Self-esteem

<<attitude towards self>>

This is the overall level of self-acceptance or value we put on ourselves, whereas self-confidence relates more to how we consider we master a specific task. Through self-evaluation we decide whether we are worthy to be loved, (by ourselves and the important others in our lives). This can result in positive or negative feelings and is further reflected in the relationships and people we surround ourselves with. We judge if we are succeeding or failing in the realization of our values, yet we should not equate failure with a lack of self-worth.

Our worth is because we are made in God’s image so accept His true estimation of yourself and do not buy into the devil’s opinion – he is jealous because of the position he forfeited (Isa 14:12-15). Even when we sin, God still loves and values us although He is not pleased with our behaviour and longs for us to repent and restore the relationship.

You are looking at a masterpiece                          of God in your mirror

Our own appraisal and others’ estimations of us can both be defective, so we must see ourselves through God’s eyes, as being chosen in Christ. We then discover “How great is the love the Father has lavished on us, that we should be called the children of God” (Eph 1:11; 1 Pet 2:9,10; 1 Jn 3:1).

Rather than relying on others to give us a sense of significance, (knowing that if people can give it, they can also take it away), we should have an internalised sense of worth and value – self-esteem – based on God’s assessment. To be honest and healthy our self-esteem needs to be based on His life and attributes in us rather than focusing on what we do, our possessions or the approval of others (Rom 12:3).

As the world judges by appearance and achievements not all of us can get ‘pass’ marks in these categories, and consequently, in the natural, suffer from low self-esteem, reflecting the opinion, “We seemed like grasshoppers in our own eyes, and we looked the same to them” (Num 13:33). While we may feel insignificant in ourselves, we can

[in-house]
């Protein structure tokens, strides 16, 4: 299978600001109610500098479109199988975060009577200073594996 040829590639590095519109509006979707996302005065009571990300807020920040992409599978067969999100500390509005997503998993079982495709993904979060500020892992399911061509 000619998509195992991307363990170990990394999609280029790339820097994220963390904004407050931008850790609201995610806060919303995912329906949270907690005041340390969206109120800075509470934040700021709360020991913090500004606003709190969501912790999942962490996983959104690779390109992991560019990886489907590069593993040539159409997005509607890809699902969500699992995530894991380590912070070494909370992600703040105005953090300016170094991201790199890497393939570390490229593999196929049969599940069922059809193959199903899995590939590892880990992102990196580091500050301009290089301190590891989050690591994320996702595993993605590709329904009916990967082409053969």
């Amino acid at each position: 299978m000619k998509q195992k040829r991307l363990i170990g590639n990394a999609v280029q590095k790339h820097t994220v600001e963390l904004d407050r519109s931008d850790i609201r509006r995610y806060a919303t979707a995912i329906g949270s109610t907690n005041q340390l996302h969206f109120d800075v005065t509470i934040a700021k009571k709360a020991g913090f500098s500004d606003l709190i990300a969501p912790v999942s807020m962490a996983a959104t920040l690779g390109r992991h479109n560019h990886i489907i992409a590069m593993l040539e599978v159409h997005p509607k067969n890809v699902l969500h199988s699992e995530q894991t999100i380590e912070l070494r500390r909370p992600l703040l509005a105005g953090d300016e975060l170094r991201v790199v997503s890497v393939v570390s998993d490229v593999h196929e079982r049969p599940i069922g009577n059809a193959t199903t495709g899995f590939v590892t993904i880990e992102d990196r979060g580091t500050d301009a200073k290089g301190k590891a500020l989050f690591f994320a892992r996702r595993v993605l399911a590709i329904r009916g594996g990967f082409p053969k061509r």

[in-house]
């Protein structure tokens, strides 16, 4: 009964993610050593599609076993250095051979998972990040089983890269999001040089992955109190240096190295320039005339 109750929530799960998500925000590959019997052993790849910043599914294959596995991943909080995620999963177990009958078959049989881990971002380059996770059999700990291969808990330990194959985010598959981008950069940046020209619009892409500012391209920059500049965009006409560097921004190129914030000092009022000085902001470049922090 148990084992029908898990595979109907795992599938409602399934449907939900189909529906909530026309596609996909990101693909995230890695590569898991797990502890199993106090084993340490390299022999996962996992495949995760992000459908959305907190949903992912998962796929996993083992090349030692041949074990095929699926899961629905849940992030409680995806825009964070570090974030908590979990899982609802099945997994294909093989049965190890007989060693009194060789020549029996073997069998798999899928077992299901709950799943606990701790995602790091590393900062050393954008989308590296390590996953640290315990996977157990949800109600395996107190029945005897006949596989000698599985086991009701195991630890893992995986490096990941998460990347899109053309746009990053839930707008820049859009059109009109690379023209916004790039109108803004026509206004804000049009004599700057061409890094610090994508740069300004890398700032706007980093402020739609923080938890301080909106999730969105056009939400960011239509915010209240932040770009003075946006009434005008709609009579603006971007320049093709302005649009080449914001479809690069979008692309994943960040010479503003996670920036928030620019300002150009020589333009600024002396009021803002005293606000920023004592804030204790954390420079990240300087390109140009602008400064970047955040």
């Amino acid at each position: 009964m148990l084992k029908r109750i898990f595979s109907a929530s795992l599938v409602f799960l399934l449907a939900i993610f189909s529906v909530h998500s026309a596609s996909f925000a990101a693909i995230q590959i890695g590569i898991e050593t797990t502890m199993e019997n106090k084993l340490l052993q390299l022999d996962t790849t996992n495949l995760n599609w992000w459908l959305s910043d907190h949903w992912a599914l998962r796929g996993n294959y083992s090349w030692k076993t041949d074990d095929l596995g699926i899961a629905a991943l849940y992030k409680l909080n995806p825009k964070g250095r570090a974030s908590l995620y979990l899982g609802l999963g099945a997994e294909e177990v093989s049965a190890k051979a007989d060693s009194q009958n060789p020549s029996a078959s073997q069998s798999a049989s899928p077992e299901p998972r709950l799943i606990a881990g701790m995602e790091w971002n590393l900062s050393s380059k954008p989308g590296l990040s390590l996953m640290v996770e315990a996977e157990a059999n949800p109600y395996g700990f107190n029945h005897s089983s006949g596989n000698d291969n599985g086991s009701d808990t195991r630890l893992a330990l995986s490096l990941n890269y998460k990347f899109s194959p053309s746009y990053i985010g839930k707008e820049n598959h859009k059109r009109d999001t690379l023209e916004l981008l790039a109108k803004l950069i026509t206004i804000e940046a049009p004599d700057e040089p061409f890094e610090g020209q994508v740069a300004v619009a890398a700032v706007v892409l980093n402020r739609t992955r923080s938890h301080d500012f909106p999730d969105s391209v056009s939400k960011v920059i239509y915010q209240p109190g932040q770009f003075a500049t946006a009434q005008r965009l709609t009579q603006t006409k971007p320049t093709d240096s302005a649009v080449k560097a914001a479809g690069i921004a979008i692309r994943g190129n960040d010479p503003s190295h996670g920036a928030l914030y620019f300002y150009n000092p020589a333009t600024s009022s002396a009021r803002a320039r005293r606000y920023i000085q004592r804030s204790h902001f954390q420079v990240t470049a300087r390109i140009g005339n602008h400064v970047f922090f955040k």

make an invaluable contribution to God’s Kingdom if we team up with Him, so believe in yourself more than the criticism and negative opinions of others knowing your feeling of self-worth will increase when you make significant contributions into the lives of others. Self-love is not wrong, provided it is the springboard to love others as much as we love ourselves, but it is unhealthy when a person only loves themselves to the exclusion of others (Mk 12:31; Lk 12:15-21; Eph 5:29,33; 2 Tim 3:2).

Thank God for what He has done already, and in anticipation, for the great destiny He has for you. Recognise your position and power in Christ, tempered with a realistic assessment of your weaknesses and inabilities. Also humbly accept, from His loving hands, the unchangeable features He has brought into your life. These identifiable characteristics (over which you have no control and that distinguish you from others) include, your basic physical features, your parents, your gender, and times of your birth and death, although to a limited degree some facets of your unique personality can be changed by ‘cosmetic surgery’. Allow His character to be developed in you through the limitations and what may appear to be defects, adopting Paul’s attitude of, “I am happy to be weak and have troubles, so I can have Christ’s power in me” (2 Cor 12:9).

We are God’s workmanship, masterpieces created by Him, and although marred by sin this is addressed by the blood of Christ as we choose to walk in the new life we have in Christ. He considered we were worth dying for, worth living in, worth using to fulfill His purposes and to spend eternity with (Eph 2:10). Rejoice – He chose me; I am His child (Jn 15:16)!

There are two extremes from which we can view ourselves – one is characterised by thinking more about our inadequacies than the enabling power of Christ, while the other is of arrogance, pride and overconfidence (Jdg 7:2; Jn 5:19,30; Act 3:12; Phil 4:13). Between these two extremes lies a healthy balance of humble dependence on God,

   What we do is not as important                                     as what we are

where our ‘boasting’ is only of what God has done for us (Ps 34:2; Jer 9:23,24; 1 Cor 1:31). ‘By the grace of God I am what I am’ for I am consciously applying the principles of the Bible and responding to the promptings of the Holy Spirit into my spirit, doing whatever He says to me, knowing that obedience is vital (Jn 2:5; 1 Cor 15:10; Jas 1:23-25).

Believe in yourself, you are not inferior to others, so don’t be intimidated by the abilities others have –you can do things they can’t; nor be afraid of people who can only exert human control over your earthly being but have no influence over your eternal destiny (Lk 12:4,5). Tell yourself what is factual and true, not lies about yourself that you have come to believe.

Sin must be addressed, and relationship issues sorted out, so we can progress towards being whole people, having close fellowship with God, which will result to good interpersonal relationships too.

‘See’ yourself as victorious, living with Christ above the circumstances of this life.

See also: confidence, mindset, position in Christ, self-acceptance, self-confidence, self-destruction, self-image.


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